Caol Ila (pronounced 'cull-eela') is situated on the north eastern shores of Islay, with magnificent views across the Sound of Islay to the spectacular Paps of Jura. Watch the distillers at work, tending the six copper stills.
Our shop stocks most Caol Ila expressions and a unique bottling that is only available to purchase at the distillery.
The History of Caol Ila Distillery
For more than 100 years small steam-engined coasters known affectionately as "puffers" brought cargoes of malting barley, coal and empty casks to Caol Ila Distillery, returning full whisky casks to the mainland through the Sound of Islay, the strait that separates Islay from Jura and which is know in the Gaelic language as Caol Ila.
When Hector Henderson, a former partner in the Littlemill Distillery, Dunbartonshire, arrived in Islay in 1846 he chose a remote and beautiful site to build his distillery, on the shores of the Sound of Islay, looking over the Paps of Jura.
One of the attractions was the plentiful supply of good, clean water from Loch nam Ban which still provides Caol Ila's main supply today.
Stone was hewn from the surrounding rocks to build the distillery and comfortable homes for the employees, forming a little village by the shore where visitors envied the healthy lives of Caol Ila's families; today, United Distillers still owns seven houses in Caol Ila.
Hector Henderson's business was, however, less successful than his choice of site and was sequestrated in 1854 when Caol Ila was owned briefly by Norman Buchanan, owner of the Isle of Jura Distillery.
In 1863 the business was acquired by Bulloch Lade & Co, of Glasgow, important traders in whisky stocks at a time when blended whisky was increasing in popularity, laying the foundations for today's worldwide Scotch whisky industry.
They extended and improved the distillery and in 1879 built a pier at Caol Ila where the puffers could load and unload their cargoes at any state of the tide and where two of David MacBrayne's steamers called twice a week for whisky.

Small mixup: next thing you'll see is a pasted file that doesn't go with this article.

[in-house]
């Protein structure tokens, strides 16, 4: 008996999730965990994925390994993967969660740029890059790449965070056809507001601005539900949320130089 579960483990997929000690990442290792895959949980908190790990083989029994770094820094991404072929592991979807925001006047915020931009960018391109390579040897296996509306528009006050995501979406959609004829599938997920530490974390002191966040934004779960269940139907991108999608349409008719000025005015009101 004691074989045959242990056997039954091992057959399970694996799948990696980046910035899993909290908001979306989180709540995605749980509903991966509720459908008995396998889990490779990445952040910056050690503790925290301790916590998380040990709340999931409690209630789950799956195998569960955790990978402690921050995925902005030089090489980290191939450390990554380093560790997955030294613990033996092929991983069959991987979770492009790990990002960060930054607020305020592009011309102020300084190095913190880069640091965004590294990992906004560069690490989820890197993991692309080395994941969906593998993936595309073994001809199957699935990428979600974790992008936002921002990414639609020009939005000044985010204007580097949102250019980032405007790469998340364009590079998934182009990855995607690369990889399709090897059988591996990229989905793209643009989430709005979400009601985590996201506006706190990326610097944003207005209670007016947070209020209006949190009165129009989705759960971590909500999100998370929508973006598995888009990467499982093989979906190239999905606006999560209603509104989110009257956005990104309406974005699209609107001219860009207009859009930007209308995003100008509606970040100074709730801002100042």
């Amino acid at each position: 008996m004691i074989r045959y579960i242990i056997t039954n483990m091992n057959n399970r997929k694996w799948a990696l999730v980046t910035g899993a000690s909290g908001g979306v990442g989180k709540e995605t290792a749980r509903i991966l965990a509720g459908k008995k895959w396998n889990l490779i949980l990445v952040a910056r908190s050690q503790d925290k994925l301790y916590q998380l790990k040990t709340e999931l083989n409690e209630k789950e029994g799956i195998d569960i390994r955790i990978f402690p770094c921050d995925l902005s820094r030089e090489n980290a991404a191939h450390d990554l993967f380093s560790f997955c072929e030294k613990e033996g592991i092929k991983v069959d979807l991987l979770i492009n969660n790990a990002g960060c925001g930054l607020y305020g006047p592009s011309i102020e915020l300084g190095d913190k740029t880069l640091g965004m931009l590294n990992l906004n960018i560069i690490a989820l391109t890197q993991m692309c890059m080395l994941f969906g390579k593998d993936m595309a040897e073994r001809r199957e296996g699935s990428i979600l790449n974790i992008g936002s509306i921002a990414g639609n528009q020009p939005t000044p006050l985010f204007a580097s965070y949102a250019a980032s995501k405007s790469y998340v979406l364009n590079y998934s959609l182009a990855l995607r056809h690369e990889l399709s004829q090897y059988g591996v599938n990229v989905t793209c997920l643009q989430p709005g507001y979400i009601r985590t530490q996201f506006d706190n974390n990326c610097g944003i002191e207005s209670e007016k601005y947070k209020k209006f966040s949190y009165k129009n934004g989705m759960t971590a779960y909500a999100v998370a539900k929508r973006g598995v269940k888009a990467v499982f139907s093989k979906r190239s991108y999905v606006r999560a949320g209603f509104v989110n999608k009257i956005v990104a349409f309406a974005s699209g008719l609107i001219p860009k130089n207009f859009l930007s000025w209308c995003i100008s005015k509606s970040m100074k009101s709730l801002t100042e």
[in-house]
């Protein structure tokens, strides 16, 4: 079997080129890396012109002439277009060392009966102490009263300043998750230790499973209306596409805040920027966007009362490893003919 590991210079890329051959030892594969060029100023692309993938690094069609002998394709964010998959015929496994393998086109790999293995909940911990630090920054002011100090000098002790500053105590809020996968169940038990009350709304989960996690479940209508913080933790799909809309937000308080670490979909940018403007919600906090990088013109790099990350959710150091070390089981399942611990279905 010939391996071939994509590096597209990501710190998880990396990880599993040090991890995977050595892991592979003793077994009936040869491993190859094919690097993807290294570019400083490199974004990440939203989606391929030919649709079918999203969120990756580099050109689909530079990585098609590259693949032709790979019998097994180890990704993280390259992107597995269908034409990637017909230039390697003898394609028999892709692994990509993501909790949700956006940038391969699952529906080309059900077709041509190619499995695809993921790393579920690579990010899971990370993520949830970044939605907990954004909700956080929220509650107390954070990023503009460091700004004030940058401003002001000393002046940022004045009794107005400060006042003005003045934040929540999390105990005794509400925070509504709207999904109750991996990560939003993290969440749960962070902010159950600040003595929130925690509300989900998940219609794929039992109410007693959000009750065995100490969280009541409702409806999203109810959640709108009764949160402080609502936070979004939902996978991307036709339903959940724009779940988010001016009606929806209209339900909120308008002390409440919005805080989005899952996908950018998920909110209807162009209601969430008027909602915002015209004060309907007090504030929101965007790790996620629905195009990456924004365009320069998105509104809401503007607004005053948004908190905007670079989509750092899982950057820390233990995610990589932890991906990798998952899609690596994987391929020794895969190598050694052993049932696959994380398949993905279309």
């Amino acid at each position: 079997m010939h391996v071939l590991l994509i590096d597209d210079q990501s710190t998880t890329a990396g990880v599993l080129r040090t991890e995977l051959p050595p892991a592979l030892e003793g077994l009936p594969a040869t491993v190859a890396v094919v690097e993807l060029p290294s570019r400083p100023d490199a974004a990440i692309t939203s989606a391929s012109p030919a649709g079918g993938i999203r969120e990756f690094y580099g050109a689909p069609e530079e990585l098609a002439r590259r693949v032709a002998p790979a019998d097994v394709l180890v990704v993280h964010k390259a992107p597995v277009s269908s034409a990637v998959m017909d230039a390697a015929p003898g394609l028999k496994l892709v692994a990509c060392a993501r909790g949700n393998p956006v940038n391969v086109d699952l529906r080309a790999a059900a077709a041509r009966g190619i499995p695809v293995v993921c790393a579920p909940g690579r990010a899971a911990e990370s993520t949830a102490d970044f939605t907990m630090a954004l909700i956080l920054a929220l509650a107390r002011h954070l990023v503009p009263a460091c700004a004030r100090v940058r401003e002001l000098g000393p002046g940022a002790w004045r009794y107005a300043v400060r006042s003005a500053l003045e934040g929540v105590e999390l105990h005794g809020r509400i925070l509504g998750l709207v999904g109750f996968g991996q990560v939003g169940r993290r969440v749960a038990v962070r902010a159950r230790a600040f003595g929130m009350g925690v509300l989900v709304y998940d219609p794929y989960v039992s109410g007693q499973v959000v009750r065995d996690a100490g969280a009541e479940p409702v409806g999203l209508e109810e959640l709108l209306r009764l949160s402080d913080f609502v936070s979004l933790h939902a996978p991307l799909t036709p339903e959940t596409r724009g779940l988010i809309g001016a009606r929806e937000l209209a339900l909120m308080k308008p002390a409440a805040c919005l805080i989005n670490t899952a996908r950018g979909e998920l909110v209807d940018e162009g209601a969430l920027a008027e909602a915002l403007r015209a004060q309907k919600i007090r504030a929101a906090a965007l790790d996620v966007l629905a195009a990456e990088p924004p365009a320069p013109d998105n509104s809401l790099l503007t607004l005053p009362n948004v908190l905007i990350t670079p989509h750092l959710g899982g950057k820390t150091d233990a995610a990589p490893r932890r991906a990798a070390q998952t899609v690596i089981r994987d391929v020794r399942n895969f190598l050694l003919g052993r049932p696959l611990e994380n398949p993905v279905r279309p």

By the 1880s over 147,000 gallon (668,000 litres) of whisky was being produced each year at Caol Ila and was in great demand for blending.
In 1920 Bulloch Lade went into voluntary liquidation, along with many other Scotch whisky companies whose businesses were affected by the First World War, and a consortium of businessmen formed the Caol Ila Distillery Co Ltd, making further improvements to the premises and reducing production costs.
They continued until 1927 when The Distillers Company Limited acquired a controlling interest in Caol Ila and three years later Scottish Malt Distillers Ltd, now part of United Distillers, obtained ownership of all the shares.
The new owners soon provided the distillery with its own puffer, the Pibroch, which would leave Caol Ila's pier with her cargo of whisky to steam around the Mull of Kintyre bound for Glasgow.
Along with most other distilleries, Caol Ila closed from 1941-45 because of wartime restrictions on the supply of barley to distillers.
By the 1970s, Caol Ila was outdated and a new distillery was needed; when production stopped in April 1972 the Pibroch left Caol Ila's pier for the last time but the romance of the puffers continues in the stories of Para Handy and the Vital Spark.
The new distillery, opened in 1974 at a cost of £1 million, retained the traditional methods of malt whisky production.
Today, craftsmen have faithfully reproduced six stills from the original design to ensure the distinctive quality of Caol Ila malt whisky.
Barley is now brought to the island and whisky returned to the mainland by ferry, but the seafaring tradition at Caol Ila continues; the Royal National Lifeboat Institution stations a lifeboat at Port Askaig and distillery employees have served as lifeboatmen.